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“I was running around the world for 25 years opening restaurants for Ruth’s Chris Steak House,” says Chef Miguel Martinez. “They have over 100 restaurants all over the globe. Each time, you have to organize 50-60 trainers. It’s one on one. Puerto Rico, Mexico, all over the States. With Ruth’s Chris everything - and everyone - has to be perfect from opening day. It can eat up your whole life. I realized my family was growing up and I was missing it, and they were missing a father.”

Chef Miguel is making a ceviche salad as he speaks. We’re at his downtown health/sandwich place at 7th and C (1048 7th Avenue, at C Street, 619-696-1466). This is well after the 11-2 midday office rush, so things are quiet. I came in for late lunch snack just because it was near the 5th Avenue trolley stop.

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So here’s this guy who has been involved with top restaurants, even the original Top Chef show he says, now running this busy but modest place you wouldn’t expect to find a Ruth’s Chris chef operating in.

I ordered a croissant with ham and egg and tomato in it, plus a small fruit salad, and a coffee, from his son, uh, Miguel. That’s his grandson’s name too.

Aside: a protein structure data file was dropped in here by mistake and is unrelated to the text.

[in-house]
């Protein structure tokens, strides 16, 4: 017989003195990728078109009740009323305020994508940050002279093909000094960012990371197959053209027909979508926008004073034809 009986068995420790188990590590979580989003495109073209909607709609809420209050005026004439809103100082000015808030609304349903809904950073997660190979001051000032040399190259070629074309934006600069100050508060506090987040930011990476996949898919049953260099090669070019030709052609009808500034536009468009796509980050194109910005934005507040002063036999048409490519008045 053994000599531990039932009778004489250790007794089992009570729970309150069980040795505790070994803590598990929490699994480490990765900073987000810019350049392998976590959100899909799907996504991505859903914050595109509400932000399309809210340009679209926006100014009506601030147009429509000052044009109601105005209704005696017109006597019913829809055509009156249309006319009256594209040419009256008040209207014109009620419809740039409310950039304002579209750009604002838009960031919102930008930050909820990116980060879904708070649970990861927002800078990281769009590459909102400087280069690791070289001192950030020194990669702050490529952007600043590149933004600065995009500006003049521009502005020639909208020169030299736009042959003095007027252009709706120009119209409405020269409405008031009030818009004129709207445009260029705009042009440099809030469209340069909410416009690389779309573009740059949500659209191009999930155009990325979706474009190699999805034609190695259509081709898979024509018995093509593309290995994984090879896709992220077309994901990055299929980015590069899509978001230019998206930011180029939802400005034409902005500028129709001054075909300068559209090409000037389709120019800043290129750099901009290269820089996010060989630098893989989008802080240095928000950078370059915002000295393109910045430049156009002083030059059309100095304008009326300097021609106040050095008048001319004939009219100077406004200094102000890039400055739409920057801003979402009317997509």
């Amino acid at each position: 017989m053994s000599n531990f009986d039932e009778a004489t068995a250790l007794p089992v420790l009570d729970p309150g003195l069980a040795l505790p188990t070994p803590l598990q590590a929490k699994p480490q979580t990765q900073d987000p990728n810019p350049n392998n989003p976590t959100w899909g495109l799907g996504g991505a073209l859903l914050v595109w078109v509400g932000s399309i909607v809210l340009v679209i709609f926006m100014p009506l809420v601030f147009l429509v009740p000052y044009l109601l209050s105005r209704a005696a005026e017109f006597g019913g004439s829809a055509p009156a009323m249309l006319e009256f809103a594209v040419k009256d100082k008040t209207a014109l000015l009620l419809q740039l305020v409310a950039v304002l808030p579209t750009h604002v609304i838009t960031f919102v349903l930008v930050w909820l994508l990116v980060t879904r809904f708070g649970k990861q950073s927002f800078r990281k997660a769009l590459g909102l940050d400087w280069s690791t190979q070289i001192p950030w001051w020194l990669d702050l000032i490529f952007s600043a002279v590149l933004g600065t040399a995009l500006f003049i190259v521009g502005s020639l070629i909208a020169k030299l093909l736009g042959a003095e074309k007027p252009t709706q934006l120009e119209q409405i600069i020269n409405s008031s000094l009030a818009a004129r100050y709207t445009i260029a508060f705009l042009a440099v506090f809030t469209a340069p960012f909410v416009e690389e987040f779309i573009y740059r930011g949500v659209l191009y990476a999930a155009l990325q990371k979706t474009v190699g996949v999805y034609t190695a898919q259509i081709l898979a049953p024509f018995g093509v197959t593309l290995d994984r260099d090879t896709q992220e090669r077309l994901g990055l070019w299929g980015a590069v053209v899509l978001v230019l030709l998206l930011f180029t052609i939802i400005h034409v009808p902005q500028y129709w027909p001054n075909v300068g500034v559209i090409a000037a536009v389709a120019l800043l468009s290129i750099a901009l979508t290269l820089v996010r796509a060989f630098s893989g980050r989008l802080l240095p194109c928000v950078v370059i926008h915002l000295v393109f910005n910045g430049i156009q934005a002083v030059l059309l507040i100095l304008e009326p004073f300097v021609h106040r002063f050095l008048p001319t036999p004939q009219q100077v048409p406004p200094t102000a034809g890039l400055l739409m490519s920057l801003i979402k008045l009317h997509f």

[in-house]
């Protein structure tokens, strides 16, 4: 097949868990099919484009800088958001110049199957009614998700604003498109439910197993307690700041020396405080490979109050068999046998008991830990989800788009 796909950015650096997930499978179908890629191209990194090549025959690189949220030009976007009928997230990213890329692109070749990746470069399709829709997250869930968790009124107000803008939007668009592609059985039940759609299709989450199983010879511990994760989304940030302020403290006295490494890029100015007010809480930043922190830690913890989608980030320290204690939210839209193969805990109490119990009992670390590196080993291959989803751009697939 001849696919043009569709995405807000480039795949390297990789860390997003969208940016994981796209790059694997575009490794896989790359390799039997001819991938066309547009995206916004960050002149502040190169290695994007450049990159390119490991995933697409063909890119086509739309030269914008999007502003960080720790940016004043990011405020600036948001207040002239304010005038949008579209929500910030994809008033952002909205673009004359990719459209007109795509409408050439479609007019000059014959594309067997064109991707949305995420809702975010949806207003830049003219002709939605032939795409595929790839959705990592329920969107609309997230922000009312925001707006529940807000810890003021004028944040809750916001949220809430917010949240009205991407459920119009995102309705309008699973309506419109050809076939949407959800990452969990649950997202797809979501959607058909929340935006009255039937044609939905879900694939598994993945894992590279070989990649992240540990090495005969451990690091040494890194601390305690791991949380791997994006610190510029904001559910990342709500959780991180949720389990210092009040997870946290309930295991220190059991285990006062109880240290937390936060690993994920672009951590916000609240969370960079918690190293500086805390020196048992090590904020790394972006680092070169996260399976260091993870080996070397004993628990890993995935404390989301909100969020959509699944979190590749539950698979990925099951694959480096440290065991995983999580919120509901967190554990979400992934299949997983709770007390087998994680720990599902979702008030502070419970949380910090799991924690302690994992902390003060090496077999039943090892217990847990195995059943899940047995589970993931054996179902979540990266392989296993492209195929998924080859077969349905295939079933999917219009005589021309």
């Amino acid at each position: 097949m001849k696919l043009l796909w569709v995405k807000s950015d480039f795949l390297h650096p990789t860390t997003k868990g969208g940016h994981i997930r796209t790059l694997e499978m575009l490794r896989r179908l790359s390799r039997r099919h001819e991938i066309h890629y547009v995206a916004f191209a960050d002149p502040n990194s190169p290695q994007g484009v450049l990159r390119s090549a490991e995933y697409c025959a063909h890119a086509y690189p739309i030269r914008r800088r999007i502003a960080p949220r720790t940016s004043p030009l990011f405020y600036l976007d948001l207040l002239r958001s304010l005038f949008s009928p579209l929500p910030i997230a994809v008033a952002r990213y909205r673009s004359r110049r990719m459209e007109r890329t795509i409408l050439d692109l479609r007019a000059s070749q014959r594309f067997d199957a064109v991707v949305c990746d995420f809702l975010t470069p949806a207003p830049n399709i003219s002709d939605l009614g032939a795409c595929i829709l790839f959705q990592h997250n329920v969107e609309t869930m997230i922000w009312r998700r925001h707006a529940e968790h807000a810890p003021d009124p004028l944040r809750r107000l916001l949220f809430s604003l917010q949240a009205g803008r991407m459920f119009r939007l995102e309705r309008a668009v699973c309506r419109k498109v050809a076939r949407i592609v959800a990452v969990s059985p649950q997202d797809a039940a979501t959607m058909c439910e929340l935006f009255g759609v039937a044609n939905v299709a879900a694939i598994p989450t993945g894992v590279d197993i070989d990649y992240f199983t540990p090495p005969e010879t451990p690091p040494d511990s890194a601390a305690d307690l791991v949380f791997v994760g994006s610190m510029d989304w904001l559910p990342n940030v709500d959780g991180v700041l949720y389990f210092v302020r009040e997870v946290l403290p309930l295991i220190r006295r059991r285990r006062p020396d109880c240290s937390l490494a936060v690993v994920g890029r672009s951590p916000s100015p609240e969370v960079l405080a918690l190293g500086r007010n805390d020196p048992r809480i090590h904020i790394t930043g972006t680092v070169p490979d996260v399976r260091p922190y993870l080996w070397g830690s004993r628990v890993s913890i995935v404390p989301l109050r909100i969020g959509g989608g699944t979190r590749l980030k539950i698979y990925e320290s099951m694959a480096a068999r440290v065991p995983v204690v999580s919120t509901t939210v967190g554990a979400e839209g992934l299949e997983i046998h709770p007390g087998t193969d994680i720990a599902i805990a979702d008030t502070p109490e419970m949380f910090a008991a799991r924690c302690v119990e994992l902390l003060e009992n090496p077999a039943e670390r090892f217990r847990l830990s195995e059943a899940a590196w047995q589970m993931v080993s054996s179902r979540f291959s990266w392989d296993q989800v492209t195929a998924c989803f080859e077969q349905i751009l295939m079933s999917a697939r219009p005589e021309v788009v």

Deal? You’d better believe it. I paid $5.40 all in, and couldn’t finish. Not because it wasn’t good and fresh, but because there’s so much of it. Most items like chicken sandwiches run to $5. Breakfast wraps are $4. And just like Jugos de la Fuente, which was here before him, he does plenty of juices, from wheatgrass to carrot, apple to beets, starting at $3.

Right now he’s finishing off the ceviche. “The biggest change is we’ve gone local and seasonal with our vegetables. I can keep tabs on the costs because I’m the chef and my family helps run it day to day. Three generations! My son Miguel is 29 and I have three other kids plus four grandkids who’ll all help out when they can. Now my grandkids come in after school at 3:00 and I get to spend time with them. We could never do that before. I was a singer/guitarist before I got married at 17. Now I can share that with my family again too. I miss Ruth’s but I wouldn’t change this for anything.”

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I settle in to try and beat this croissant, and enjoy watching - and feeling - the red trolleys rumbling by outside.

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Comments

Ian Pike Aug. 22, 2013 @ 8:15 p.m.

Good story of the man behind the idea, Bedford. Kind of an amazing decision, but one that I think any smart chef makes as the years start to wear on him. The work is just too damn hard and soul-crushing to spend an entire life in the kitchen. Not if the chefs in question have to do any actual work, anyways!

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Ed Bedford Aug. 28, 2013 @ 4:47 p.m.

Yes, he looks like a man who knows he made the right decision. I mean, is there a more stressful job than cheffing?

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